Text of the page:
A BPP has:

  • An API to accept requests from BGs as part of the application cloud (Beckn Provider API)
  • Service personnel UI. This is optional and may not be required for all cases. For example, a bike rental might not require a user interface, whereas a cab service may require a driver app.
  • An application cloud to store inventory data

The implementation of the Beckn Provider API is done over the Beckn protocol specifications.

Beckn Gateways (BGs)

Between BAPs and BPPs are the Beckn Gateways, which form the routing infrastructure of the Transaction layer. BGs are extremely lean and stateless routing servers. The purpose of this infrastructure is to route requests from the BAP to the BPPs, and from the BPPs back to the BAP. The BG takes a request from the BAP, determines to which BPPs the message needs to forwarded and multicasts the message to them. Apart from that, it can also implement optional features like payments, registry services, and can also emit Open Data (OData). (The OData specification for Beckn is currently under development.)

A Beckn Gateway (BG) is an organization that offers these functionalities:

  • Routing of requests from Beckn Apps to Beckn Providers and vice versa
  • BAP request filtering by identifying BPPs based on the Context of the request

The purpose of a BG is to allow all BPPs on the Beckn network to have a fair chance to be discovered by any BAP. The BG broadcast the search request to all listed and active BPPs on the network registry, which ensures fair and equal access to any participant. Furthermore, there is a post-discovery lifecycle that occurs directly between the BAP and BPP after the BAP has chosen the BPP to fulfill the BAP’s Intent (the BAP’s search).

A BG has:

  • A cloud infrastructure with services to implement the above functionalities. The implementation is done over the Beckn protocol specifications.
  • An API to accept requests from BAs (Beckn Gateway API).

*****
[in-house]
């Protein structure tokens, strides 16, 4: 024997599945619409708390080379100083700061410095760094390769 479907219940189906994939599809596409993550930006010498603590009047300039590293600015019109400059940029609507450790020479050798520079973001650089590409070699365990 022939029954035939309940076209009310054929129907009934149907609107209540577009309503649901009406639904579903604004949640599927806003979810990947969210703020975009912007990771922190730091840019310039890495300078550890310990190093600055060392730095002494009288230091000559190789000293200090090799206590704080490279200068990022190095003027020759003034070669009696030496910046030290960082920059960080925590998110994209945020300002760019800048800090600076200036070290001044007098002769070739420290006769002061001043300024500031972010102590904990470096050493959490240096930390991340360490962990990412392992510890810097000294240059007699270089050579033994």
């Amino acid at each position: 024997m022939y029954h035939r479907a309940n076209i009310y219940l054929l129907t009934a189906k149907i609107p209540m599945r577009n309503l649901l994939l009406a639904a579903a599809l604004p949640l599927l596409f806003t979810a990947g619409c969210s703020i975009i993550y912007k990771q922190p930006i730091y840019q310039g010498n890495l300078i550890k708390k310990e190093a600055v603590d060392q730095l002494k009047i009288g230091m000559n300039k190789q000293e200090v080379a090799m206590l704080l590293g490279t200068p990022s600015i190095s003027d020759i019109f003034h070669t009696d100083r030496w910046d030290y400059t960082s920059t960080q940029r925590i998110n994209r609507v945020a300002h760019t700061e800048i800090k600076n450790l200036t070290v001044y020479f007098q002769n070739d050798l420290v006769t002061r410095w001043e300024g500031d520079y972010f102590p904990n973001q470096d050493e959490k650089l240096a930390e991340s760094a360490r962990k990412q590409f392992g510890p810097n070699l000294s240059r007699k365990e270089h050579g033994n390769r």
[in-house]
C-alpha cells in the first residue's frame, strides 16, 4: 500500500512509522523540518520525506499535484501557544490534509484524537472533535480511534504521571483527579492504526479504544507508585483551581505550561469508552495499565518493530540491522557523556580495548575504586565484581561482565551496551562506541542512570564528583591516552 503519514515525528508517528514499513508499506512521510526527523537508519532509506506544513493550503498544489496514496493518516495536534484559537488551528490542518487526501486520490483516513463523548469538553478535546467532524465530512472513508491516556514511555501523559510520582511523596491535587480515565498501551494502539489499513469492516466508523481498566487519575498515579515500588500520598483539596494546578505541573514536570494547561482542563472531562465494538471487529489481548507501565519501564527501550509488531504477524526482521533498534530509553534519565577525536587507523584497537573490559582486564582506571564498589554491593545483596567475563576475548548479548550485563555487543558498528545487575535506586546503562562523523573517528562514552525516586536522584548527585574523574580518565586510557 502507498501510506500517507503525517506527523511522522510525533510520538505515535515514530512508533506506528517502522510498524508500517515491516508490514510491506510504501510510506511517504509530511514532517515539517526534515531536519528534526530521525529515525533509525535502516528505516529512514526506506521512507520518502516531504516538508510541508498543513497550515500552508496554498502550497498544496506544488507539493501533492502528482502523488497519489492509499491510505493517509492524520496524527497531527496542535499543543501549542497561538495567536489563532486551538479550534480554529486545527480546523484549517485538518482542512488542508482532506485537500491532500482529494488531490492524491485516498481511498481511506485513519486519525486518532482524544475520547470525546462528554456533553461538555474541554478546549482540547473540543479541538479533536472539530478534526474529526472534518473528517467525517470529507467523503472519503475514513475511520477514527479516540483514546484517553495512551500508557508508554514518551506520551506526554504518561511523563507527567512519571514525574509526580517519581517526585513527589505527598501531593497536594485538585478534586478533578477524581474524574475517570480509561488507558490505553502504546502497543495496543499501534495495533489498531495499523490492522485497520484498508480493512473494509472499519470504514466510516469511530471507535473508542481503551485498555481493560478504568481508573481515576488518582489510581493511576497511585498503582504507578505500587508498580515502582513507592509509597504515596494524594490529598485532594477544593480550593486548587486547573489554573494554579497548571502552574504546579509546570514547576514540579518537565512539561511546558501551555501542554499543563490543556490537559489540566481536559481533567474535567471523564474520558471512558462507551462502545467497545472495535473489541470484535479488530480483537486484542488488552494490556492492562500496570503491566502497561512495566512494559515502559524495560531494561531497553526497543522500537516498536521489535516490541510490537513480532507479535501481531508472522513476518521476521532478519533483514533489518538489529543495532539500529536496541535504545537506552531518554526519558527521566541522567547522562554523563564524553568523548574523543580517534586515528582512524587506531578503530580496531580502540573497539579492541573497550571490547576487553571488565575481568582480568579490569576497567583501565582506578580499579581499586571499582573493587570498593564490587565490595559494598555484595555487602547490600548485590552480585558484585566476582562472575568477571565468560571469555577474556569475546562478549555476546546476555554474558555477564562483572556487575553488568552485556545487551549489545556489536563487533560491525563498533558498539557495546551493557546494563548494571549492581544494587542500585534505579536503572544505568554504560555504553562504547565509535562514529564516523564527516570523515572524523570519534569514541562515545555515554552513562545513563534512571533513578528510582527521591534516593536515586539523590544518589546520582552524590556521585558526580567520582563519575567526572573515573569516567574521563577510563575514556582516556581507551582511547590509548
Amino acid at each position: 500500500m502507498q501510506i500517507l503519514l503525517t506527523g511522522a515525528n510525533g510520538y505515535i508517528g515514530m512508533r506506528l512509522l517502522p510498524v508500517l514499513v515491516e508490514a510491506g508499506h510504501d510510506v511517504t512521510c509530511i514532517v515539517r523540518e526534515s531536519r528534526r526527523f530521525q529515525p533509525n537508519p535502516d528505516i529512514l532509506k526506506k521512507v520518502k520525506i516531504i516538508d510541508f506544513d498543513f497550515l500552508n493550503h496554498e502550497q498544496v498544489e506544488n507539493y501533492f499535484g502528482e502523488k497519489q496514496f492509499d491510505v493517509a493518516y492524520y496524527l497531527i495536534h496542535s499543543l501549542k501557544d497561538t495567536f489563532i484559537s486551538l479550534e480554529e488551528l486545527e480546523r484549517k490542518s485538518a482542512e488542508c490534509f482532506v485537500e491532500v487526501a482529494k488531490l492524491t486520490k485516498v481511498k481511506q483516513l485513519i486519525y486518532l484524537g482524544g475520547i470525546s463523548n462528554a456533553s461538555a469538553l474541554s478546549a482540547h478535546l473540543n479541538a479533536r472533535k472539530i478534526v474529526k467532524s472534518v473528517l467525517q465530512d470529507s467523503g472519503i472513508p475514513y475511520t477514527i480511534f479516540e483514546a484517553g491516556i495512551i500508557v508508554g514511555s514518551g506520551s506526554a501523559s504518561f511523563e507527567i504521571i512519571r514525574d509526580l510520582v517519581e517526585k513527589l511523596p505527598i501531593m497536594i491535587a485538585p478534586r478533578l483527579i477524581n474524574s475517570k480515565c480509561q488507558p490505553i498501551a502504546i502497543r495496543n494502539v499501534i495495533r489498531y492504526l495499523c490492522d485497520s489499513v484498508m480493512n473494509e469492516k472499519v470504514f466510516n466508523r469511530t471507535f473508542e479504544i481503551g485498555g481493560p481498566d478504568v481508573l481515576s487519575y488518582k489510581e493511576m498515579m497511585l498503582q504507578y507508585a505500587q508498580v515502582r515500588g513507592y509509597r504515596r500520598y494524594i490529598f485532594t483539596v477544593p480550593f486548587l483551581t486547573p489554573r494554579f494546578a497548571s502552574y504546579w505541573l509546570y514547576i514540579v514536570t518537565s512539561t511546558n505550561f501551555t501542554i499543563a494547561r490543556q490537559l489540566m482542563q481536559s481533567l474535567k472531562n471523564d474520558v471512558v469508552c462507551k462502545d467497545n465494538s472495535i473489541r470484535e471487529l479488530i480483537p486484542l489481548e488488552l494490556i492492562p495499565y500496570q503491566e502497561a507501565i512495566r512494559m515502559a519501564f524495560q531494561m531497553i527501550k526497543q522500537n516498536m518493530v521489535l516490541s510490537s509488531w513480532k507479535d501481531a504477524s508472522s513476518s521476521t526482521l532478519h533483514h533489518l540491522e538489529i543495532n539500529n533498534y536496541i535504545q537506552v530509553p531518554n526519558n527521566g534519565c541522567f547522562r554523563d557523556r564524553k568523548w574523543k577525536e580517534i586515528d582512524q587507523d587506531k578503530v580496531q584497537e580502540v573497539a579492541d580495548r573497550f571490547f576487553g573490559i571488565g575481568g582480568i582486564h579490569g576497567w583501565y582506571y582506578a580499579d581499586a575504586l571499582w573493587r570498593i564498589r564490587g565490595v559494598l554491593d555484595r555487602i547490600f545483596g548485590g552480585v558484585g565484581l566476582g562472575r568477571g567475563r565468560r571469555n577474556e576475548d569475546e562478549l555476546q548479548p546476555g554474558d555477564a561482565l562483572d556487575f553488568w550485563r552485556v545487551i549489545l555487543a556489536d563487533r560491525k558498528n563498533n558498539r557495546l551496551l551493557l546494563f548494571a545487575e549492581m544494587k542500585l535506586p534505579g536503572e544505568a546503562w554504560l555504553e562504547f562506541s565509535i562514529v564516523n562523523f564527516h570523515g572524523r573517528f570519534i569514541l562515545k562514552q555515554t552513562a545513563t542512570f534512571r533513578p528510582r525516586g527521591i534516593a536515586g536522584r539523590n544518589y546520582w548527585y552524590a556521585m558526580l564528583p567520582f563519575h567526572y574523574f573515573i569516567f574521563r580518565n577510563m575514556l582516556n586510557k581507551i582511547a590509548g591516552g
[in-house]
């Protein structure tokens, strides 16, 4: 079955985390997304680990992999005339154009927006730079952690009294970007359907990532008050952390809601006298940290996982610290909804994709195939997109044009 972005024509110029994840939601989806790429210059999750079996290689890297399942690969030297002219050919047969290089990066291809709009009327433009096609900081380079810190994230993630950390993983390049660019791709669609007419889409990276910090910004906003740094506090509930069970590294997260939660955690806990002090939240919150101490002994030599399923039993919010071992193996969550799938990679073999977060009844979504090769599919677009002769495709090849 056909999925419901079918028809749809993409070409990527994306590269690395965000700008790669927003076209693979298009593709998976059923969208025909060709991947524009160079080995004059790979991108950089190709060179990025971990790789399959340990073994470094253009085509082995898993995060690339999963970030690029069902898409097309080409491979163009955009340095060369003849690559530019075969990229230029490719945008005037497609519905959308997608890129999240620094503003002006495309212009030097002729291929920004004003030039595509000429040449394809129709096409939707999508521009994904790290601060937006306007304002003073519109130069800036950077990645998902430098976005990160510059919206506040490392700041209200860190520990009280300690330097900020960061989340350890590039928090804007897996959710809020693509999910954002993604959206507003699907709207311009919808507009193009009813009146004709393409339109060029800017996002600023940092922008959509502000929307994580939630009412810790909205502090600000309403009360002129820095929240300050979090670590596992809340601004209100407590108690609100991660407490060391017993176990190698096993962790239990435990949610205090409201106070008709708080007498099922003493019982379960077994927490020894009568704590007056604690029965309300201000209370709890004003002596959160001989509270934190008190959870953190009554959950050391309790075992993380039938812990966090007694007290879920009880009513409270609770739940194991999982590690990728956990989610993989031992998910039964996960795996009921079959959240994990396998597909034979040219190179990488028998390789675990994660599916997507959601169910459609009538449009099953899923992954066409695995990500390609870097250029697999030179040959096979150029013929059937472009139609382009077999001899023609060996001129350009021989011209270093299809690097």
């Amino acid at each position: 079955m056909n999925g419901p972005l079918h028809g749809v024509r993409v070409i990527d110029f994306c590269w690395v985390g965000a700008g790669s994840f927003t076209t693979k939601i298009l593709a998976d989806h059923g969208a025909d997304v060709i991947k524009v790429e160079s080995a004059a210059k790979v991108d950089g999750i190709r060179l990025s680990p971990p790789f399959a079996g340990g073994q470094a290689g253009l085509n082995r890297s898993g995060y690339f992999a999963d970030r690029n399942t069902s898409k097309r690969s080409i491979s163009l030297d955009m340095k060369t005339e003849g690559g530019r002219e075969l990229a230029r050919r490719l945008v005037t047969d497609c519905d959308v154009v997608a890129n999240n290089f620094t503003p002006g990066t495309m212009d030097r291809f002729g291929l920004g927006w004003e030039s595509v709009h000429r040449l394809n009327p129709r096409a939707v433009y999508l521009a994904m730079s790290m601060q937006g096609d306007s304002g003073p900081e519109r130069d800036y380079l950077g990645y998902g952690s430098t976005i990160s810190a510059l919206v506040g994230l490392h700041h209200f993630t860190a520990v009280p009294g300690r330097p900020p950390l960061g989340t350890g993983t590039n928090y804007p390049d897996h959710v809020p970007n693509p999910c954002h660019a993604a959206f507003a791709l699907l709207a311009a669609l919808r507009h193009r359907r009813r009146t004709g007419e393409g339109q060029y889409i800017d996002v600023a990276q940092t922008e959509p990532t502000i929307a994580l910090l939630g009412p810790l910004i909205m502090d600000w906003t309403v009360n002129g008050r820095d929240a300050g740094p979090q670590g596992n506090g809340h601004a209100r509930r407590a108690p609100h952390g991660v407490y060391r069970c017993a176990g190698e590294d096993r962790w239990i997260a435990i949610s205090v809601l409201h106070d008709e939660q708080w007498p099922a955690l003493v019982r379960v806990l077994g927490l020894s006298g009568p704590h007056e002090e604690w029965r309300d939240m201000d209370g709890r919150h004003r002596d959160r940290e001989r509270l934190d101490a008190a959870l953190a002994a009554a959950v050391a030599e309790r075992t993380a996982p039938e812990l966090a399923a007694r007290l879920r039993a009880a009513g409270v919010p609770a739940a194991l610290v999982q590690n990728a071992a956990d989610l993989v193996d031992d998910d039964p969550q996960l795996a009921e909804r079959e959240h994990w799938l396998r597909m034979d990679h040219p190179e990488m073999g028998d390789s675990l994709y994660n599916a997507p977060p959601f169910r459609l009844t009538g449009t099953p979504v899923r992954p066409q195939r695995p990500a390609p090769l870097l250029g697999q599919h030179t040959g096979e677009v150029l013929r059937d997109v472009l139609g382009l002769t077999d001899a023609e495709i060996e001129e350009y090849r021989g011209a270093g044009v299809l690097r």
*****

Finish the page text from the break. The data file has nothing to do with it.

BGs validate and filter all requests based on the national and local governance policies. They can also optionally collect payments from the BAs’ users, and settle disputes among BAPs and BPPs through a process of clearing.

Any organization with infrastructure to provide the above functionalities (preferably organizations that own infrastructure with high computational capacities) can be a BG. Such organizations may be regulated entities registered with the national and/or local authorities.

API Communication

All Transaction APIs communicate between the BAP and the BPP, with the exception of the Discovery API. All request messages are non-blocking and are immediately acknowledged with an ACK or a NACK message in the same session. The response message is in the form of a callback. Each callback, too, is immediately responded to with an ACK or a NACK message in the same callback session. All messages are serialized in JSON.

An exception to this flow is order tracking in real time. Real-time tracking data is not routed through the Beckn networks. Because tracking involves continuous streams of data through an open socket, it will not be routed through the BG. The same exception applies to any real-time communication between the BP and the BA, like chat or cold calling. In these cases, only the data source information about the real-time tracking is transmitted through the BG. For example, in the case of vehicle tracking, only the tracking URL is transmitted via the BG and not the tracking data itself.

Network Topologies

Beckn-enabled networks form various configurations depending on the nature of the integration of the use cases involved. For example, when a shopper wants food delivered to their home, there are two networks which are accessed:

  • Local Retail network — for placing the order for the food
  • Final-Mile Delivery network — for picking up the food package from the restaurant/store and delivering it to the shopper

One way to fulfill this use case is for the customer-facing BAP to use the Local Retail network to order food, while accessing the final mile delivery network in parallel and placing a delivery request there:

Alternatively, the Local Retail BPP may act as a BAP and place the delivery request to the Final Mile Delivery network in a cascaded manner like this: